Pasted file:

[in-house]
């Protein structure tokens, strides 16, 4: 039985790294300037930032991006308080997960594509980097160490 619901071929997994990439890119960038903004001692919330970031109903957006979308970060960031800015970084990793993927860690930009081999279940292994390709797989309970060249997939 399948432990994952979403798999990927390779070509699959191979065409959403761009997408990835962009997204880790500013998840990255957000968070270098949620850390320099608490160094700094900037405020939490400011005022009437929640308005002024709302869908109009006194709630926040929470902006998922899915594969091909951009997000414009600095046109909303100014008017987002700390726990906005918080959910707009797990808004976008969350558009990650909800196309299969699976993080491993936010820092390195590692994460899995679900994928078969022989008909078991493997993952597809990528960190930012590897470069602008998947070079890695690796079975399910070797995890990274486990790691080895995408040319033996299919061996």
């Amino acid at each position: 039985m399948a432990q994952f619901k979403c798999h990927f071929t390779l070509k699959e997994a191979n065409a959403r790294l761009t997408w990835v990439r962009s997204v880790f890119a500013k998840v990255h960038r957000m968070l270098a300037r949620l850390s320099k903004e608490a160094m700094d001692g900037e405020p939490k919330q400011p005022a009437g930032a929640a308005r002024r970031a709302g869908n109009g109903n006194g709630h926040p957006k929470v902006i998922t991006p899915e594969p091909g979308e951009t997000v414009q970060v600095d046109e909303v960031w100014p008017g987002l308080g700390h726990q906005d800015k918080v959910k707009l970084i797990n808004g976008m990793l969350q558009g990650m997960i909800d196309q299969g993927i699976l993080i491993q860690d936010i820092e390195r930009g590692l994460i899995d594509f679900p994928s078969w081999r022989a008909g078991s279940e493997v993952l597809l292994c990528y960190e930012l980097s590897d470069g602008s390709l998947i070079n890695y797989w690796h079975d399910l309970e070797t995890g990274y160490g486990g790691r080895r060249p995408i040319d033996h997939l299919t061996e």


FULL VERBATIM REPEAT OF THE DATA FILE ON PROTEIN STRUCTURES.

[in-house]
């Protein structure tokens, strides 16, 4: 039985790294300037930032991006308080997960594509980097160490 619901071929997994990439890119960038903004001692919330970031109903957006979308970060960031800015970084990793993927860690930009081999279940292994390709797989309970060249997939 399948432990994952979403798999990927390779070509699959191979065409959403761009997408990835962009997204880790500013998840990255957000968070270098949620850390320099608490160094700094900037405020939490400011005022009437929640308005002024709302869908109009006194709630926040929470902006998922899915594969091909951009997000414009600095046109909303100014008017987002700390726990906005918080959910707009797990808004976008969350558009990650909800196309299969699976993080491993936010820092390195590692994460899995679900994928078969022989008909078991493997993952597809990528960190930012590897470069602008998947070079890695690796079975399910070797995890990274486990790691080895995408040319033996299919061996």
């Amino acid at each position: 039985m399948a432990q994952f619901k979403c798999h990927f071929t390779l070509k699959e997994a191979n065409a959403r790294l761009t997408w990835v990439r962009s997204v880790f890119a500013k998840v990255h960038r957000m968070l270098a300037r949620l850390s320099k903004e608490a160094m700094d001692g900037e405020p939490k919330q400011p005022a009437g930032a929640a308005r002024r970031a709302g869908n109009g109903n006194g709630h926040p957006k929470v902006i998922t991006p899915e594969p091909g979308e951009t997000v414009q970060v600095d046109e909303v960031w100014p008017g987002l308080g700390h726990q906005d800015k918080v959910k707009l970084i797990n808004g976008m990793l969350q558009g990650m997960i909800d196309q299969g993927i699976l993080i491993q860690d936010i820092e390195r930009g590692l994460i899995d594509f679900p994928s078969w081999r022989a008909g078991s279940e493997v993952l597809l292994c990528y960190e930012l980097s590897d470069g602008s390709l998947i070079n890695y797989w690796h079975d399910l309970e070797t995890g990274y160490g486990g790691r080895r060249p995408i040319d033996h997939l299919t061996e």